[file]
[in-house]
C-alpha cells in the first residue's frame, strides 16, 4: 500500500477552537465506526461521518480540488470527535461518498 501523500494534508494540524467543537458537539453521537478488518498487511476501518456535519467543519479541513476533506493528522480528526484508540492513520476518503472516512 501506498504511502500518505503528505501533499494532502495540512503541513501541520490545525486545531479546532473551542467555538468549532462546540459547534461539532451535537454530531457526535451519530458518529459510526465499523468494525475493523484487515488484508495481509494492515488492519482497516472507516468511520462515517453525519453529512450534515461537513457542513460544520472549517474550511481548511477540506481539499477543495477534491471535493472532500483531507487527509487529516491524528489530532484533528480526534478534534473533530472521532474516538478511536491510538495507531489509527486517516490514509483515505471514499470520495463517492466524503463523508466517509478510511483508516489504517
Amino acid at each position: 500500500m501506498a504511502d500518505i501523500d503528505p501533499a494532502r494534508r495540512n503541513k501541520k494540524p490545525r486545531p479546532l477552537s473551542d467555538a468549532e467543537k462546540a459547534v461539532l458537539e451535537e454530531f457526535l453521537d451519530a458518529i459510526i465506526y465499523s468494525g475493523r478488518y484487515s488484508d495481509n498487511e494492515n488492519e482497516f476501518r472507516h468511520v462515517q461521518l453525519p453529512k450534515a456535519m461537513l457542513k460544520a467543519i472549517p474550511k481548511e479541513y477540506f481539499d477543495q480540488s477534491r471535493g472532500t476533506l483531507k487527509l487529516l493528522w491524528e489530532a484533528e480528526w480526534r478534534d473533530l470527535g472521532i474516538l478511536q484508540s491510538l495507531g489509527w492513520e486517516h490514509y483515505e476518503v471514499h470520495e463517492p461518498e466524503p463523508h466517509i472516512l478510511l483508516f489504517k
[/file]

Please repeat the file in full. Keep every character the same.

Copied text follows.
[in-house]
C-alpha cells in the first residue's frame, strides 16, 4: 500500500477552537465506526461521518480540488470527535461518498 501523500494534508494540524467543537458537539453521537478488518498487511476501518456535519467543519479541513476533506493528522480528526484508540492513520476518503472516512 501506498504511502500518505503528505501533499494532502495540512503541513501541520490545525486545531479546532473551542467555538468549532462546540459547534461539532451535537454530531457526535451519530458518529459510526465499523468494525475493523484487515488484508495481509494492515488492519482497516472507516468511520462515517453525519453529512450534515461537513457542513460544520472549517474550511481548511477540506481539499477543495477534491471535493472532500483531507487527509487529516491524528489530532484533528480526534478534534473533530472521532474516538478511536491510538495507531489509527486517516490514509483515505471514499470520495463517492466524503463523508466517509478510511483508516489504517
Amino acid at each position: 500500500m501506498a504511502d500518505i501523500d503528505p501533499a494532502r494534508r495540512n503541513k501541520k494540524p490545525r486545531p479546532l477552537s473551542d467555538a468549532e467543537k462546540a459547534v461539532l458537539e451535537e454530531f457526535l453521537d451519530a458518529i459510526i465506526y465499523s468494525g475493523r478488518y484487515s488484508d495481509n498487511e494492515n488492519e482497516f476501518r472507516h468511520v462515517q461521518l453525519p453529512k450534515a456535519m461537513l457542513k460544520a467543519i472549517p474550511k481548511e479541513y477540506f481539499d477543495q480540488s477534491r471535493g472532500t476533506l483531507k487527509l487529516l493528522w491524528e489530532a484533528e480528526w480526534r478534534d473533530l470527535g472521532i474516538l478511536q484508540s491510538l495507531g489509527w492513520e486517516h490514509y483515505e476518503v471514499h470520495e463517492p461518498e466524503p463523508h466517509i472516512l478510511l483508516f489504517k